Fast forward from that point to when I was about 12 and started menstruating. I came home from school one day and there was a book on my bed. Not just any book. A pop-up book called The Facts of Life. No, my 80’s friends, not this Facts of Life:

This facts of life:

After having various genitalia popping out at me, I closed the book and slowly descended the stairs, unsure of what lied next. In the kitchen, my mom was stirring a pot. My memory is a bit hazy here, but what I do clearly recall is this phrase: “You are old enough to bear children now.” Holy crap! And that was that, until later in my teen years when she hit me with another one-liner: “You know you can get AIDS and sexually-transmitted diseases if you have sex.”


So, yeah, sex was not an openly discussed subject in our home. It was really just a few projectile, fearful phrases.

But back to Saleema Noon’s seminars and why, in particular, I was slapping my forehead about the whole ‘where babies come from’ business. Not too long ago, I was pregnant, and one of the best parts was having my two other children intrigued by my growing tummy  uterus. I think I answered their questions fine – no, the baby doesn’t actually eat the food I’m eating but there’s this thing called an umbilical cord…no, the baby doesn’t breathe through its nose yet, it’s surrounded by water like in a swimming pool…- until I was asked THE question.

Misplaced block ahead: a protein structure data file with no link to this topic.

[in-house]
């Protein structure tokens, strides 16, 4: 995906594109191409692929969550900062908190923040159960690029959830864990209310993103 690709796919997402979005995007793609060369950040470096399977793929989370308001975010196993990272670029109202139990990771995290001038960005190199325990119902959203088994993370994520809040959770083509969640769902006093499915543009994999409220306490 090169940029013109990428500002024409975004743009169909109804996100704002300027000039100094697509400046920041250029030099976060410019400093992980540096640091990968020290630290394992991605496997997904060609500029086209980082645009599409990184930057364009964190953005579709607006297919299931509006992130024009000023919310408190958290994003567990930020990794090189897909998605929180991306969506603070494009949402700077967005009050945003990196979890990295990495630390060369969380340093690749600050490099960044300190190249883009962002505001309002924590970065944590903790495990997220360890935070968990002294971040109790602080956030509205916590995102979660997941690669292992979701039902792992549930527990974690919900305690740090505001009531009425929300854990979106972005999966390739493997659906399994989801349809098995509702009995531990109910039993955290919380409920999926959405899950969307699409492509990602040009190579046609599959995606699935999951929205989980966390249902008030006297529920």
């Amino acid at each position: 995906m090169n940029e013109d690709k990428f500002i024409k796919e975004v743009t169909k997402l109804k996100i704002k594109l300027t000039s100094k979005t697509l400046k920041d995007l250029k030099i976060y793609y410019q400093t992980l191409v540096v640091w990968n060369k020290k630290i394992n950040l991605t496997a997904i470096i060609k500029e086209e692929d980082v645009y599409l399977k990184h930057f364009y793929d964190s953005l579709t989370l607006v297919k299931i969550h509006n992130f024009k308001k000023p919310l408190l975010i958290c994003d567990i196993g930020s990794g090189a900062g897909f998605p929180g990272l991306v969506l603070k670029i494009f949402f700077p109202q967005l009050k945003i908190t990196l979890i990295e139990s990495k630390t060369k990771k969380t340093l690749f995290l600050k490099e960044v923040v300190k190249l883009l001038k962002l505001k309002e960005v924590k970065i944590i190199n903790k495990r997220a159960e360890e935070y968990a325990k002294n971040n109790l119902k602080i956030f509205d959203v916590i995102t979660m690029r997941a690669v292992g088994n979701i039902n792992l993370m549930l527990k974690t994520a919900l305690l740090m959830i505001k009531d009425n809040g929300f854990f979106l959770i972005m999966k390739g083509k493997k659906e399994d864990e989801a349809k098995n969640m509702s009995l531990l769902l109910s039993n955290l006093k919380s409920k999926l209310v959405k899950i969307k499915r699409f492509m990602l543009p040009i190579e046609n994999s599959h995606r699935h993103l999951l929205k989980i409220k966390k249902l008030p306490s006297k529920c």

Inaya: So, how’s the baby going to come out?

Me: Hmmm…what?

Inaya: How’s the baby going to come out of your tummy?

Me: Oh. Um. Hmm. *mumbles* I don’t know.

Inaya: You don’t KNOW? Mommy! You’ve had 2 kids before! Pay attention next time!

Mercifully, she left it at that. I was relieved. By the time she actually had to know, she would have forgotten this conversation for sure.

Reading that seminar checklist, though, I realized that day was coming sooner than I imagined, and I had some serious explaining to do!